What data tells us about EMS workforce injuries

EMS Focus webinar shares data about the risk of injury or illness to EMS practitioners


WASHINGTON — For the first time, researchers reported the frequency and type of on-the-job injuries experienced by EMS providers. Audrey Reichard, an epidemiologist for the National Institute for Occupational Health and Safety, shared the results of a four-year research effort during an EMS Focus webinar. The NIOSH research sought to understand, count and categorize EMS provider injuries which are treated in the emergency department.

EMS agencies have a dual challenge to increase the size of the workforce and to better retain the existing workforce. Employers are encouraged to apply Reichard's findings to improve injury prevention efforts. For example, eyes were the top body site for exposure incidents treated in emergency departments. Reichard reported only 10 percent of EMS providers who had an exposure injury were wearing eye protection at the time of injury and the use of a face mask was so low the number was unreportable.

The study relied on an emergency department surveillance system data set and involved follow-up phone interviews with 572 EMS providers. National estimates of injury rates were made from four years of data, collected from 2010 to 2014, and the follow-up phone interviews.

Top causes of EMS provider injuries

Reichard found that an average of 22,300 emergency departments treated EMS injuries per year. The majority of those injured were male.

Three-quarters of EMS providers injured were full-time, career providers with less than 10 years of experience.

Sprains and strains were the most commonly treated injuries. Exposure incidents, wounds and musculoskeletal injuries were the next most frequently emergency department treated injuries. The trunk and neck were the site of injury for nearly one-third of cases. 

Body motion, including awkward posture and repetitive movement, were the most common event at the time of injury. Researchers calculated a body motion injury rate of 2.6 injuries/100 full-time EMS providers. Half of providers with body motion injuries missed one or more days of work.

Exposures to needlesticks and bloodborne pathogens were the second most common type of injury. Half of the EMS providers injured were 18-29 years old. Exposures were highest from needlesticks and being spat on by patients. Blood and respiratory secretions were the most common type of exposure. Though more than 80 percent of respondents were wearing gloves at the time of injury, only 10 percent had donned eye protection.

Reichard also described injuries resulting from slips, trips and falls, ambulance collisions and violence.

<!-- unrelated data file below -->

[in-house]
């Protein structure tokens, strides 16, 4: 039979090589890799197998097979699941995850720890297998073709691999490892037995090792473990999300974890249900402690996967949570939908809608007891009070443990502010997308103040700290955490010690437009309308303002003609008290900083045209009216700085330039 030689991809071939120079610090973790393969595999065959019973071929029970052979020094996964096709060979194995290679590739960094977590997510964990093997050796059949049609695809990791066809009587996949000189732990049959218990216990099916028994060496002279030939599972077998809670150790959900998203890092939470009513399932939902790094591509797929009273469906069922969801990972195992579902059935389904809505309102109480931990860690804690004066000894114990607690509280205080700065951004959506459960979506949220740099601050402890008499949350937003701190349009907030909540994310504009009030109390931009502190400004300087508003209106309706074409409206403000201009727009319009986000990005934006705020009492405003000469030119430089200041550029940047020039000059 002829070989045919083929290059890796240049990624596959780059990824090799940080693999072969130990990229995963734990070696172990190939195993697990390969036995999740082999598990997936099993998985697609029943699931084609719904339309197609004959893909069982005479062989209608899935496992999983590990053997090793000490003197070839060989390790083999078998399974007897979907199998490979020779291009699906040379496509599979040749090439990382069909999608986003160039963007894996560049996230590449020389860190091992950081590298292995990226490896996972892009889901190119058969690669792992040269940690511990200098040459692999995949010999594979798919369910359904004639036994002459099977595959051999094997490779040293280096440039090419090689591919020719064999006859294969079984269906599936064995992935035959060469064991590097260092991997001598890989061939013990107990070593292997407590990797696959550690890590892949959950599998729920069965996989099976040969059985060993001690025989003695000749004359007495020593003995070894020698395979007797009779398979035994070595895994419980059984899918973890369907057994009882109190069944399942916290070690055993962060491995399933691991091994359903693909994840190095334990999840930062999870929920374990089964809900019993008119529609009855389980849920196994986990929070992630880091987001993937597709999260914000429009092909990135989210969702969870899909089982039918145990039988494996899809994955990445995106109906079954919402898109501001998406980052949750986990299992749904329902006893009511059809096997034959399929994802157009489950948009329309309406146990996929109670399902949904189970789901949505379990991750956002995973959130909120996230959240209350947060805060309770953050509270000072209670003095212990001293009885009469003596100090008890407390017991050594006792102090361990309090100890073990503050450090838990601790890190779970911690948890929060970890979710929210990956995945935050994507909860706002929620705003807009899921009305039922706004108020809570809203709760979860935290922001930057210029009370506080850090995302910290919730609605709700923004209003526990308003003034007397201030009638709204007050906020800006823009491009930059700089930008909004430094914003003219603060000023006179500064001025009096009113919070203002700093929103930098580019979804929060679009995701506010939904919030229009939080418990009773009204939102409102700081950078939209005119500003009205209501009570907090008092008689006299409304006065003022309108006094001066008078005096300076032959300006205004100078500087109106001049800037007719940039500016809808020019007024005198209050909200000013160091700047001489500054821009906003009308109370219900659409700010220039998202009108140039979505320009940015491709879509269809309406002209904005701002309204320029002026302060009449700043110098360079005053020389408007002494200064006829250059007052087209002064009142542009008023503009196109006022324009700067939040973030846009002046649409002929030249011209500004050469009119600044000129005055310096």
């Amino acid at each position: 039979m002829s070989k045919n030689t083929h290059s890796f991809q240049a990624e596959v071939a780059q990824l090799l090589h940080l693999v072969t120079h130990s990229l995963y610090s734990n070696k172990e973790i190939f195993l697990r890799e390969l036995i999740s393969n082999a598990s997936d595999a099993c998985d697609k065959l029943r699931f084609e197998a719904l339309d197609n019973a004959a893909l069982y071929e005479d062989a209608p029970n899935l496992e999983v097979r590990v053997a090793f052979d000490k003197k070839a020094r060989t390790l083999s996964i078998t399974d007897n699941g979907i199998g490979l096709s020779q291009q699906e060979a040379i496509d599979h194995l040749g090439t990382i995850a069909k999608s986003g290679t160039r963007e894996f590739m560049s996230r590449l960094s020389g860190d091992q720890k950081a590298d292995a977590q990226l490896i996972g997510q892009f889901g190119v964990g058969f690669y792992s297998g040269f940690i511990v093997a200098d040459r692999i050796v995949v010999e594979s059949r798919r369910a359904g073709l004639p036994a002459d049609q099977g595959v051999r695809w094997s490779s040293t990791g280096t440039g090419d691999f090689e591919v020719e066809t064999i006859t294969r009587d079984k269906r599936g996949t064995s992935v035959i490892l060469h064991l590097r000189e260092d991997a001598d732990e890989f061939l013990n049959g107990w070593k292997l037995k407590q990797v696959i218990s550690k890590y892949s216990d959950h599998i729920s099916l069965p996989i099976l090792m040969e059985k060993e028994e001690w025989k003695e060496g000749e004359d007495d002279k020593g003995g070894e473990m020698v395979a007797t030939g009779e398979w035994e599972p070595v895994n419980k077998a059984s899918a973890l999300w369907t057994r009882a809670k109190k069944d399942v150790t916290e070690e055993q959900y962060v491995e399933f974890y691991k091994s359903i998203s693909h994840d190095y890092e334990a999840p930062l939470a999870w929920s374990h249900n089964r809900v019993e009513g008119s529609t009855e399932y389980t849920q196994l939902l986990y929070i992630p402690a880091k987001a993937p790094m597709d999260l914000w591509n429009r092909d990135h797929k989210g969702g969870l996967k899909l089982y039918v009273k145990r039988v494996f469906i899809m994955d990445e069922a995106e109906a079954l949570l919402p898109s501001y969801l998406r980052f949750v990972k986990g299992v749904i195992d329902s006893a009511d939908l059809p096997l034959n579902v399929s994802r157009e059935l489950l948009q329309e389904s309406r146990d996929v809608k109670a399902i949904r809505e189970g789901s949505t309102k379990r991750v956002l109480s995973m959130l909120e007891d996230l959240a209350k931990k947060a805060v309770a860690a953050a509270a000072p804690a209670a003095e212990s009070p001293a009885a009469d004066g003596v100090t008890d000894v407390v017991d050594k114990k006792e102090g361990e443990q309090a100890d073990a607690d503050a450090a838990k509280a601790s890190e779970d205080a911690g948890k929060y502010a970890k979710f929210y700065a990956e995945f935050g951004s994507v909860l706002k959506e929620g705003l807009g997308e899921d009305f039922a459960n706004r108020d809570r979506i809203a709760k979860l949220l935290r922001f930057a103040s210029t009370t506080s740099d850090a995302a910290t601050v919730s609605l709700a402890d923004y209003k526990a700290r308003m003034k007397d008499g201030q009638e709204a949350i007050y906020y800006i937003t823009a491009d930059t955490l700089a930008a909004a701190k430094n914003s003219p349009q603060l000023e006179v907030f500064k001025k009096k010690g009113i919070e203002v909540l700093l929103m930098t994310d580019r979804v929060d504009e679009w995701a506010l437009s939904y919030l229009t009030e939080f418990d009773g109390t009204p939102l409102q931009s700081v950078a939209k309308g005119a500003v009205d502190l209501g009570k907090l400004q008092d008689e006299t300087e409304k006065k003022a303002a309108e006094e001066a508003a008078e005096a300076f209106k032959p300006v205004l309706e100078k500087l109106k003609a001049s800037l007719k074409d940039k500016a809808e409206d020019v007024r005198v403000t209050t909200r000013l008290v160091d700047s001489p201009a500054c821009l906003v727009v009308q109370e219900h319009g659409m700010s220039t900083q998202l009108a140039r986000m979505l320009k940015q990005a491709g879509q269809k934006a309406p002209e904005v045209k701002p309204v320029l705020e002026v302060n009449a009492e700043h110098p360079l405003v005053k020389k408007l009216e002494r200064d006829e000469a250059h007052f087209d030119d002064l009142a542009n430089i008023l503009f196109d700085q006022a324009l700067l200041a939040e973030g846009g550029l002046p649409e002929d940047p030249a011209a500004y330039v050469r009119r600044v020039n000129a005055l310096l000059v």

Memorable quotes from Reichard on EMS injury research

Here are memorable quotes on the NIOSH study of EMS workforce injuries and illnesses.

"You can't prevent what you don't know or understand. The first step is understanding the injuries happening to EMS providers."

"The workers most often injured were younger, less experienced, full-time workers."

"Half of the respondents injured while lifting reported a patient who was heavy or overweight."

"Violence was the least common type of injury incident, but we suspect violence against EMS providers was under-reported because many providers believe attacks are part of the job."

Key takeaways on EMS line of duty injuries

The results of the NIOSH study have been accepted for publication in an academic EMS journal. NIOSH is also developing a fact sheet for EMS employers. Waiting for those materials should not delay EMS leaders and field providers from applying these top takeaways.

1. Report injuries and violent encounters

Reichard only studied injuries treated in the emergency department. There is currently no way to estimate or study injuries that don't require emergency department treatment. Reichard also echoed the belief of many EMS leaders that violent encounters are significantly under-reported.

2. Violence against a provider is never acceptable

Being violently attacked and assaulted by a patient or bystander is never to be brushed off as "part of the job." All violent encounters need to be reported and handled following an organization's standard operating procedure. That procedure should include, but not be limited to, management taking violent incidents seriously, reporting assailants to local law enforcement, providing EMS providers access to immediate injury assessment and treatment and explaining resources available for care of traumatic stress.

3. Tailor injury prevention messages to workforce cohorts

Overall, less experienced, full-time and younger EMS providers were found to be injured most often. But body motion injuries were most common in EMS providers over the age of 40. EMS leaders, health and wellness educators, occupational therapists and infection control officers should apply the findings of this research to develop specific training programs for different EMS workforce cohorts. 

Learn more about EMS on-duty-injuries and prevention

Reichard was one of three presenters in the EMS Focus webinar. Mike Szczygiel described the purpose and efforts of the National EMS Safety Council. Bryan McRay, Director of Safety for Richmond Ambulance Authority, discussed implementing an EMS culture of safety and what it looks like in the Richmond Ambulance Authority. The webinar is archived on EMS.gov, where other resources are also available for EMS leaders and field providers.

In addition, learn more about injury and violence prevention from these EMS1 articles.

About the author

Greg Friese, MS, NRP, is Editor-in-Chief of EMS1.com. He is an educator, author, paramedic, and marathon runner. Ask questions or submit tip ideas to Greg by emailing him at greg.friese@ems1.com.

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